2020 August. Efficiency and "time is money" thinking is terrible.

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Go-lang Course #

Books I've read #

Art #

Something is pulling me into the visual arts recently. Because of my lack of skills, such unapologetically "ugly" sketches speak to me a lot more than more beautiful books.

Fantasy and Sci-Fi #

The order indicated how much I liked the book:

  1. Cibola Burn (The Expanse #4) by James S.A. Corey
  2. Opowieści z meekhańskiego pogranicza. Wschód-Zachód. Buy on ebookpoint.pl
  3. Imperium Achai (#4). Virion 4. Szermierz by Andrzej Ziemiański. Buy on ebookpoint.pl.

Elsewhere on the Web #

The impact of news is something of a psychological mystery, because most of it doesn't actually affect us directly, if at all. And when it does, several studies have found that – as with the Boston Marathon Bombings – the coverage can be worse for our mental health than the reality.
The lesson is pretty straightforward. Don't watch the news as much as possible.

Efficiency and "time is money" shortcomings #

I've read a lot of criticism of those two ideas. I've been exploring alternative mindsets like thinking about inefficiencies as insurance. One of them is having free time to experience boredom. I can't say that it was easy to accomplish for the past month.

Feelings of time stress are in turn linked to lower well-being, including reduced happiness, increased anxiety, and insomnia. Time stress is also a critical factor underlying rising rates of obesity: lacking time is a primary reason that people report failing to eat healthy foods or exercise regularly. In theory, rising incomes could offer a way out of the "time famine" of modern life, because wealth offers the opportunity to have more free time, such as by paying more to live closer to work. However, some evidence suggests that wealthier people spend more time engaging in stressful activities, such as shopping and commuting. Experimental research shows that simply leading people to feel that their time is economically valuable induces them to feel that they do not have enough of it.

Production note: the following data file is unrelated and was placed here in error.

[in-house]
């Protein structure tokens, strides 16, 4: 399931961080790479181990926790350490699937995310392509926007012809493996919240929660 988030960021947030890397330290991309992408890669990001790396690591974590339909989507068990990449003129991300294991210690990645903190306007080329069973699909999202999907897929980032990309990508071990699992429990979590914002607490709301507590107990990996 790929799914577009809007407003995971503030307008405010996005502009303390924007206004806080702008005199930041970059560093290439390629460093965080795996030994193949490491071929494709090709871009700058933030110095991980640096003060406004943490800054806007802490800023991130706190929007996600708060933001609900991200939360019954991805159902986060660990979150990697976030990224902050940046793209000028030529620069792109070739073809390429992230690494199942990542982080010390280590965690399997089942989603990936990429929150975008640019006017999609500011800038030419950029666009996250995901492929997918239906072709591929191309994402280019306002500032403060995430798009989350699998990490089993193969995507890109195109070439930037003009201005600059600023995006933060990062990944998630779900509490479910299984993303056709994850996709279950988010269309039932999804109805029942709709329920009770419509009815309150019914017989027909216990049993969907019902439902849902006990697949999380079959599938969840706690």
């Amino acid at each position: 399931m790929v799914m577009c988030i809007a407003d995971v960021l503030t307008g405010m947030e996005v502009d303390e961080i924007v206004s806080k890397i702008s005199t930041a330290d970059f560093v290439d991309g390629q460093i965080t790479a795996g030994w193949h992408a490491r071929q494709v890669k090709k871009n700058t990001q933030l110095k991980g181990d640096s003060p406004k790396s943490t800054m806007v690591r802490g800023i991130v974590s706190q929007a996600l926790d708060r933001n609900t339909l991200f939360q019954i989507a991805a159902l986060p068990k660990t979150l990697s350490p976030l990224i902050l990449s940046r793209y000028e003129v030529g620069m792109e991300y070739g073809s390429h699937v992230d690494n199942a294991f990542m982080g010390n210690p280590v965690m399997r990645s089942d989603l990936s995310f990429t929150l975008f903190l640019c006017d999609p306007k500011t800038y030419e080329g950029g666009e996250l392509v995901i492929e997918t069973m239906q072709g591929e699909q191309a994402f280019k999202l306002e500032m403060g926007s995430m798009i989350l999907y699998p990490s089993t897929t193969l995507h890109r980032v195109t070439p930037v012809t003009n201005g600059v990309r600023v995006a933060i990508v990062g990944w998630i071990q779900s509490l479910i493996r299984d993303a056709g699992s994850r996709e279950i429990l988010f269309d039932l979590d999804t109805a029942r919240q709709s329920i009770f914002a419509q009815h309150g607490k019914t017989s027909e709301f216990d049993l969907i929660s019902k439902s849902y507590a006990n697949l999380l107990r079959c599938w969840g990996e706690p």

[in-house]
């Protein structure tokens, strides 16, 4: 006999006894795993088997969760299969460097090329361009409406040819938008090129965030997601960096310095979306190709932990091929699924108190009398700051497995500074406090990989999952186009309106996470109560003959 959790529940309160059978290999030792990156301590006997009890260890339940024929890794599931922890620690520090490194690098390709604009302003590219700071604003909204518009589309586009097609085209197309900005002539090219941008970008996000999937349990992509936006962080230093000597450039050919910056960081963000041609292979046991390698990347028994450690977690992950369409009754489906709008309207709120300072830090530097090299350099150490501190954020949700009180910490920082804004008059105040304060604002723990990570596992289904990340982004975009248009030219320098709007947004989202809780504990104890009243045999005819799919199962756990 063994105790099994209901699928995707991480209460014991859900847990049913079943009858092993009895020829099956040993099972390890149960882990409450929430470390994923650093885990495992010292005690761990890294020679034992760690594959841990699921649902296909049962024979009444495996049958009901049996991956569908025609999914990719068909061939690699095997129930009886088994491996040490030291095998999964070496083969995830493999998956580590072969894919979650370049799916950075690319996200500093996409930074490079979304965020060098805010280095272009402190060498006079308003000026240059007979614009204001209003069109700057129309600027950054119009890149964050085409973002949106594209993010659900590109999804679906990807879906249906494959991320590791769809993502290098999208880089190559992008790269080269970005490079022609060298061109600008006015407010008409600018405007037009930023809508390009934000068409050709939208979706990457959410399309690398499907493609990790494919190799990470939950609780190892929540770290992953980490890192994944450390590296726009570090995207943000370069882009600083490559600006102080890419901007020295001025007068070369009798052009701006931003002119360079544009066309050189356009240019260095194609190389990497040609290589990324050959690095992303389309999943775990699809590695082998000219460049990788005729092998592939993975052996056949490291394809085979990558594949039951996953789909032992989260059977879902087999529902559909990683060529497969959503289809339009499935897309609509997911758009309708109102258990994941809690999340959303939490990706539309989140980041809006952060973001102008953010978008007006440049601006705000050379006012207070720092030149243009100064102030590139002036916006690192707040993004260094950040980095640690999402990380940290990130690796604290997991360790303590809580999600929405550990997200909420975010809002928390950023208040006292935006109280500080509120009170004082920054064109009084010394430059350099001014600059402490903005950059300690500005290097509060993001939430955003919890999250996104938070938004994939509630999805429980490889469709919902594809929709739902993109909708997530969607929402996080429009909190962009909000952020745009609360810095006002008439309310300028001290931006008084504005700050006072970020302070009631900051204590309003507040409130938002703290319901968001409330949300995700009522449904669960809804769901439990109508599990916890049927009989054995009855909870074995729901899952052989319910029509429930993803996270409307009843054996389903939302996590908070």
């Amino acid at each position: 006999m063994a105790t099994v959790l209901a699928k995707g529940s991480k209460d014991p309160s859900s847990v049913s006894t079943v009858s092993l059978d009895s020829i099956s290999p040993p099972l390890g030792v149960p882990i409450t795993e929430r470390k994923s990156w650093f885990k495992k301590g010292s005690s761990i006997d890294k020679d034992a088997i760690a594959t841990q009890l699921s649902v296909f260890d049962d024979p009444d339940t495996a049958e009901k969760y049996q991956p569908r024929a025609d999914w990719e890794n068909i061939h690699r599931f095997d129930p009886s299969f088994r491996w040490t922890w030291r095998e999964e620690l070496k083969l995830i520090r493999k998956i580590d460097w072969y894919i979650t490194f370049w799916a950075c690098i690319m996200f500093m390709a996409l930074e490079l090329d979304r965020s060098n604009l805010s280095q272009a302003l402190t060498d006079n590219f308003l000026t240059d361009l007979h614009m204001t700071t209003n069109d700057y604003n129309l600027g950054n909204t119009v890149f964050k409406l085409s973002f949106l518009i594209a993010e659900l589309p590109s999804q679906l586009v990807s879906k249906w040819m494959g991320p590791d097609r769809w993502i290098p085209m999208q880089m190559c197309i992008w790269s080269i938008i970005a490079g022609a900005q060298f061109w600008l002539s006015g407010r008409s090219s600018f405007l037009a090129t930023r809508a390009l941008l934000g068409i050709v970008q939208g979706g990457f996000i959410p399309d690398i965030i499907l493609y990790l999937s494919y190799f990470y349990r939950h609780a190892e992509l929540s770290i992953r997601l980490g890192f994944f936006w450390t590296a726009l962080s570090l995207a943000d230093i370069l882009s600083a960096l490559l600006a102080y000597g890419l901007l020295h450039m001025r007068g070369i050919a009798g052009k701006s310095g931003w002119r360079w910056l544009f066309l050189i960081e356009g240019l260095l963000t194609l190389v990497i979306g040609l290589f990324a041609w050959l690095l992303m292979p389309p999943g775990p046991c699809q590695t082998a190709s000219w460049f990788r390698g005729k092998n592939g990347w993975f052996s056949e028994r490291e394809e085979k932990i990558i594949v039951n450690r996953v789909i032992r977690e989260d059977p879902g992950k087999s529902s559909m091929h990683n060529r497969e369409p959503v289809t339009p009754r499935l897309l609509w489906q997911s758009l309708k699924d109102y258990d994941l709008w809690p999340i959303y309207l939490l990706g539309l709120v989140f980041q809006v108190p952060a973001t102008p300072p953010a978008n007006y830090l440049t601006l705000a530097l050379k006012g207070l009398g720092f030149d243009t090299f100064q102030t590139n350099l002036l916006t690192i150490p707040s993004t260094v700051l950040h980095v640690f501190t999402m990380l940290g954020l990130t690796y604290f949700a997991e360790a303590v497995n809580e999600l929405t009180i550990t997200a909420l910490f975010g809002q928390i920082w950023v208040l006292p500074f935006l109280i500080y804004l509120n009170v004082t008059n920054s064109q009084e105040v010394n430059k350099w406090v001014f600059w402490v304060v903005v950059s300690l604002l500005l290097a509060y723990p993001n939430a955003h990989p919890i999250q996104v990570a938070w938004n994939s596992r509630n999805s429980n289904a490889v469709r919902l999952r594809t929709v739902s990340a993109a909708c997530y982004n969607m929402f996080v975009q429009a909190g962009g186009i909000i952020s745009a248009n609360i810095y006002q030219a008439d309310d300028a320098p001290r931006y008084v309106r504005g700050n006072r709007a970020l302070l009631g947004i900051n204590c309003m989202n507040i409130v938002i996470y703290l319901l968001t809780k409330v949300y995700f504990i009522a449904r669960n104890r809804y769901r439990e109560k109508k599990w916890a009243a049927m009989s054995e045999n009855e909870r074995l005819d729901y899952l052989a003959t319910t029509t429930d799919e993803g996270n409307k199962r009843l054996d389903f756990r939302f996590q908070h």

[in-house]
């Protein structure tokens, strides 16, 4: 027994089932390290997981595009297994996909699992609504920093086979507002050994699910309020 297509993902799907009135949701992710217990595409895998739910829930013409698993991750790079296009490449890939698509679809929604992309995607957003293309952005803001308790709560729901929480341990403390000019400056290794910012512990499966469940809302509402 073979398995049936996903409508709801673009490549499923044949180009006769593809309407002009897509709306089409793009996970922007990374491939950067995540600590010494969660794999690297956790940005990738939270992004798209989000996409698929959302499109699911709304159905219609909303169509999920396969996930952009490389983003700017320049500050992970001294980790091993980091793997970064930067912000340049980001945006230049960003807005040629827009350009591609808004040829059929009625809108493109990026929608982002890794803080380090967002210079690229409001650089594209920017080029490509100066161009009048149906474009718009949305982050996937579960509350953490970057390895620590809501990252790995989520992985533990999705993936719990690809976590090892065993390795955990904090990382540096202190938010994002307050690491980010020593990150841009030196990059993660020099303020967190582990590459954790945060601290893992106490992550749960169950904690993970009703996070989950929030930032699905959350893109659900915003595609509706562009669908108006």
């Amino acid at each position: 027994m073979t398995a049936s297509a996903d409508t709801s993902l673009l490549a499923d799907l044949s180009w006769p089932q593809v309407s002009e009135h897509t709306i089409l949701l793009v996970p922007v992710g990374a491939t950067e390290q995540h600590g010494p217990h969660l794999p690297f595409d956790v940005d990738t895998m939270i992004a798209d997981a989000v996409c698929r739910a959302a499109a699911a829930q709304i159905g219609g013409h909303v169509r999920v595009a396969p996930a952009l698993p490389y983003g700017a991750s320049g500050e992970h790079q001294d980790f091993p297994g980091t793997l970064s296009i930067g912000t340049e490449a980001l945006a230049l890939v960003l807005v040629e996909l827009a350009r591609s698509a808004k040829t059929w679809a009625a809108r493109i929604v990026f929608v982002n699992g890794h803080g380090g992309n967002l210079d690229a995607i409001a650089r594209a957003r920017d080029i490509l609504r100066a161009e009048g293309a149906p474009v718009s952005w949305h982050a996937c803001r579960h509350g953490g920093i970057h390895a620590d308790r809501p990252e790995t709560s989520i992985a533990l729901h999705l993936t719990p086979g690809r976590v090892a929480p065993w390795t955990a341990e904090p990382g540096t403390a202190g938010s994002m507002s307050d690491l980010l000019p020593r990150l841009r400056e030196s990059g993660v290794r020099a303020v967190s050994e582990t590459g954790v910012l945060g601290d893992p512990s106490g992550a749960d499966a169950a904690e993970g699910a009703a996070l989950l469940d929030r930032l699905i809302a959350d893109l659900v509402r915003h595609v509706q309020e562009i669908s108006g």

Inventing the future is another way of saying "setting goals." Success, especially in the West, then becomes about achieving those goals. We accumulate accomplishments and call it success. Success means something very different to me, and I think being a great father will be about effectively communicating this different definition of success to my kids. Success is about building a set of daily practices, it is about growth without goals. Continuous, habitual practice(s) trumps achievement-based success.

I think "accomplishments" are traps. Accomplishments, by their very definition, exist only in the past or future—which are not even real things.

Following in the footsteps of these masterminds, I decided to rekindle my long-lost affair with boredom. I began deliberately building time into my day that I would call "airplane mode" when I sit on my recliner doing nothing but thinking and daydreaming. I spend 20 minutes, four days a week, in the sauna, with nothing but a pen and paper in hand. Odd place for writing? Yes. But some of the best ideas in recent memory occurred to me in that solitary, stifling environment.




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